TOKYO (AFP) - Japan's Emperor Akihito delivered his final New Year's address on Wednesday (Jan 2) before his abdication later this year, telling tens of thousands of well-wishers he was praying for peace.
The Imperial Palace said more then 72,000 people flocked to the royal residence on Wednesday morning alone, with many more still arriving for a final chance to see the 85-year-old royal deliver his traditional new year's greeting.
The emperor will become the first Japanese monarch to abdicate in around two centuries when he steps down from the throne on April 30, ending his three-decade reign.
"I'm sincerely glad to celebrate the new year together with you under the clear sky," he told thousands of people, many waving Japanese flags and shouting "Banzai" or "long live".
"I pray for the peace and happiness of the people of our country and the world," the soft-spoken Akihito added, flanked by Empress Michiko and other family members.
The emperor delivers a brief New Year's greeting every year, and was expected to appear five times on Wednesday to address as many well-wishers as possible.
Some in the morning crowd yelled "Thank you very much" as the emperor waved, while others sang the national anthem. One woman in the front row shed tears as she looked up at the balcony.
“I came here with my mother to imprint his last appearance as emperor in our memories,” said Ms Yume Nishimura, a university student, as she waited in a long queue to enter the palace.
“I want to tell him we appreciate his hard work for the country,” she told AFP.
Mr Kazuo Iwasaki, a 68-year-old pensioner, said: “I hope he will be able to spend his post-retirement years in a healthy and relaxing manner with Empress Michiko.”
Akihito shocked the country in 2016 when he signalled his desire to take a back seat, citing his age and health problems.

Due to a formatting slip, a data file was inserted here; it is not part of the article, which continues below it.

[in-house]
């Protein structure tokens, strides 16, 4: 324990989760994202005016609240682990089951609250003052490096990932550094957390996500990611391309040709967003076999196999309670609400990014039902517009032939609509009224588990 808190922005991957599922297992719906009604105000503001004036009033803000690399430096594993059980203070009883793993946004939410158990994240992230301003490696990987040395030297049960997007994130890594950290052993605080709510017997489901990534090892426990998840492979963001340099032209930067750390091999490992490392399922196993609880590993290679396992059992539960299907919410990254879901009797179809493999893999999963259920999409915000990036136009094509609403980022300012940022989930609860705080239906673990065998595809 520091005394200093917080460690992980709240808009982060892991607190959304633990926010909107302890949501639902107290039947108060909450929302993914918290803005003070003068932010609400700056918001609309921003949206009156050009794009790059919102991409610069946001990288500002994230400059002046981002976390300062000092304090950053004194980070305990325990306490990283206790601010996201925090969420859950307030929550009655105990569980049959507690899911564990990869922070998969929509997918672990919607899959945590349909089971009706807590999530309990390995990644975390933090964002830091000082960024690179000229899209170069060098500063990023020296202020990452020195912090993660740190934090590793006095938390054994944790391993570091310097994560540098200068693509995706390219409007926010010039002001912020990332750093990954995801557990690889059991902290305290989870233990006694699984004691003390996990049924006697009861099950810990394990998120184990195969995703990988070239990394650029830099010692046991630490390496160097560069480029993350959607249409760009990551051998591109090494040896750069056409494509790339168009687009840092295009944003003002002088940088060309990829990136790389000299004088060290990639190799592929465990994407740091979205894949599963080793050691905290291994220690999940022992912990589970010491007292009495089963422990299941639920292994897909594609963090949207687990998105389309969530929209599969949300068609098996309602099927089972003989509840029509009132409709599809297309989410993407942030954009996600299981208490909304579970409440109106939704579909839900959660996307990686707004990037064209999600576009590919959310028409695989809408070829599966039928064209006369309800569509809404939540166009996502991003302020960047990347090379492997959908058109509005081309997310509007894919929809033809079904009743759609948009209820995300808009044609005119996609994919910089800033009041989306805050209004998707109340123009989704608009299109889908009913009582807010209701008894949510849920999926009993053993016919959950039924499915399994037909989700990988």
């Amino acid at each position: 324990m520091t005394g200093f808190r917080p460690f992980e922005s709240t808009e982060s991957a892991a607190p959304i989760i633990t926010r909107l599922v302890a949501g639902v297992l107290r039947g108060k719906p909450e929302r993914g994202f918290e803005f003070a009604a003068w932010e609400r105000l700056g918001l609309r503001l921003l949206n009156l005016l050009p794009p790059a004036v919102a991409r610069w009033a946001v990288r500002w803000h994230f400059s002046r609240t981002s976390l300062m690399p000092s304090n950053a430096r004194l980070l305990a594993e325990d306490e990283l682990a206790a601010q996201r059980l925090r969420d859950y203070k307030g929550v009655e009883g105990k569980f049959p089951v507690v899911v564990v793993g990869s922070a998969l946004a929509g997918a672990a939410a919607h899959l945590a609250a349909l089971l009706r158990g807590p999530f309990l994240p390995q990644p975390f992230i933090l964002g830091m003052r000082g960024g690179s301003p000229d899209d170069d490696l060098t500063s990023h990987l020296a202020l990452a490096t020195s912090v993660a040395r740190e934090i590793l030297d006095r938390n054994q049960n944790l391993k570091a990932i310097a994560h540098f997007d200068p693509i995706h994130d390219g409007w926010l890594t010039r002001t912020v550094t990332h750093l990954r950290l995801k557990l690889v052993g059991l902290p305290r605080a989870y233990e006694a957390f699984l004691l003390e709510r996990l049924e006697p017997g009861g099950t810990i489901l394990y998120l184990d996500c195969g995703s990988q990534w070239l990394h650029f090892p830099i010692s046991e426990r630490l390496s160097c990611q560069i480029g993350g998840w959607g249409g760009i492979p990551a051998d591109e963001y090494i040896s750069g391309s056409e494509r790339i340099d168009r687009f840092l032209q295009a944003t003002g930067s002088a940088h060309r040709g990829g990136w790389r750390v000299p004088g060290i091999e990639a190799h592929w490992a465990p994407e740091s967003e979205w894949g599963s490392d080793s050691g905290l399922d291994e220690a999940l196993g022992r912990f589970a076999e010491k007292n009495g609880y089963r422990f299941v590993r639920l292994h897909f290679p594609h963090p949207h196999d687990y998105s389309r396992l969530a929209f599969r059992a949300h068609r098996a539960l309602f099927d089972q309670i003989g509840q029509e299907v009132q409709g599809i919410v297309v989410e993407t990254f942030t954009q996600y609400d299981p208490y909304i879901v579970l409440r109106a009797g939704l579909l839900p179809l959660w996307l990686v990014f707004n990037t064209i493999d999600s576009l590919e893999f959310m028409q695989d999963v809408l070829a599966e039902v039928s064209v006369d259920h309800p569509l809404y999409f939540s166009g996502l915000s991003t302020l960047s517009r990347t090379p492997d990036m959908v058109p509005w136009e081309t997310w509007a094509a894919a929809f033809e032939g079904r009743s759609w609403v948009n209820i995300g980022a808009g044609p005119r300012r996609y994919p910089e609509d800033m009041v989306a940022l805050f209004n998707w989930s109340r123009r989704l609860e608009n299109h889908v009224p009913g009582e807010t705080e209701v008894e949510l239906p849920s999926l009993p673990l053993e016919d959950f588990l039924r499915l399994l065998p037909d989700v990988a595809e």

His eldest son, Crown Prince Naruhito, is set to ascend the Chrysanthemum Throne a day after his father's abdication, continuing the rule of the world's oldest imperial family.
The status of the emperor is sensitive in Japan, given its 20th century history of war waged in the name of Akihito's father Hirohito, who died in 1989.
Akihito has keenly embraced the more modern role as a symbol of the state - imposed after World War II ended. Previous emperors, including Hirohito, had been treated as semi-divine.
In a rare emotional address to mark his 85th birthday last month, Akihito pointed to the "countless lives" lost in the war.
"It gives me deep comfort that the Heisei Era (his reign) is coming to an end, free of war in Japan," he said.
Akihito has used his speeches and travels to express his strong pacifist views, which are sharply at odds with the aggressive expansionism Japan pursued under his father's rule.
Akihito has also worked to bring the royal household closer to the people and frequently visited the disadvantaged and families hit by natural disasters.